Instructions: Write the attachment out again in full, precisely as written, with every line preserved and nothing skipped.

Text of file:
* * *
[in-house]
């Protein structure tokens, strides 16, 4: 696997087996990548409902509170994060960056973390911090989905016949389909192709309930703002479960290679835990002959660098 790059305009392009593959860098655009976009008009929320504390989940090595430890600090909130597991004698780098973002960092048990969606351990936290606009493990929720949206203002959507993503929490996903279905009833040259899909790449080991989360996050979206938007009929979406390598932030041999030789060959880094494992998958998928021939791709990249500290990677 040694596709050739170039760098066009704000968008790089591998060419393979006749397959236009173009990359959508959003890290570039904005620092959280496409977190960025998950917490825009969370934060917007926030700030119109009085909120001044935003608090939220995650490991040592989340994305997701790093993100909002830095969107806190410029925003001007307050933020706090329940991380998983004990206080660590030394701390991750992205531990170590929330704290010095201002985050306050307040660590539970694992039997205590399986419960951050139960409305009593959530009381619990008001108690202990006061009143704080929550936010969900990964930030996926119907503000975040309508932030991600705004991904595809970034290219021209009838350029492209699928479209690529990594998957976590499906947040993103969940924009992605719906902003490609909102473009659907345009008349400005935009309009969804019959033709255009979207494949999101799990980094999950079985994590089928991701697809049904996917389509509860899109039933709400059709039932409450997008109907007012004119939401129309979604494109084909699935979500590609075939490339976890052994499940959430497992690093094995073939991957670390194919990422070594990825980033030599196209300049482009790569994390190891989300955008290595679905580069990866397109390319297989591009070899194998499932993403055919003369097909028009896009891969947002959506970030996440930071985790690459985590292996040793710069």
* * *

[in-house]
């Protein structure tokens, strides 16, 4: 696997087996990548409902509170994060960056973390911090989905016949389909192709309930703002479960290679835990002959660098 790059305009392009593959860098655009976009008009929320504390989940090595430890600090909130597991004698780098973002960092048990969606351990936290606009493990929720949206203002959507993503929490996903279905009833040259899909790449080991989360996050979206938007009929979406390598932030041999030789060959880094494992998958998928021939791709990249500290990677 040694596709050739170039760098066009704000968008790089591998060419393979006749397959236009173009990359959508959003890290570039904005620092959280496409977190960025998950917490825009969370934060917007926030700030119109009085909120001044935003608090939220995650490991040592989340994305997701790093993100909002830095969107806190410029925003001007307050933020706090329940991380998983004990206080660590030394701390991750992205531990170590929330704290010095201002985050306050307040660590539970694992039997205590399986419960951050139960409305009593959530009381619990008001108690202990006061009143704080929550936010969900990964930030996926119907503000975040309508932030991600705004991904595809970034290219021209009838350029492209699928479209690529990594998957976590499906947040993103969940924009992605719906902003490609909102473009659907345009008349400005935009309009969804019959033709255009979207494949999101799990980094999950079985994590089928991701697809049904996917389509509860899109039933709400059709039932409450997008109907007012004119939401129309979604494109084909699935979500590609075939490339976890052994499940959430497992690093094995073939991957670390194919990422070594990825980033030599196209300049482009790569994390190891989300955008290595679905580069990866397109390319297989591009070899194998499932993403055919003369097909028009896009891969947002959506970030996440930071985790690459985590292996040793710069």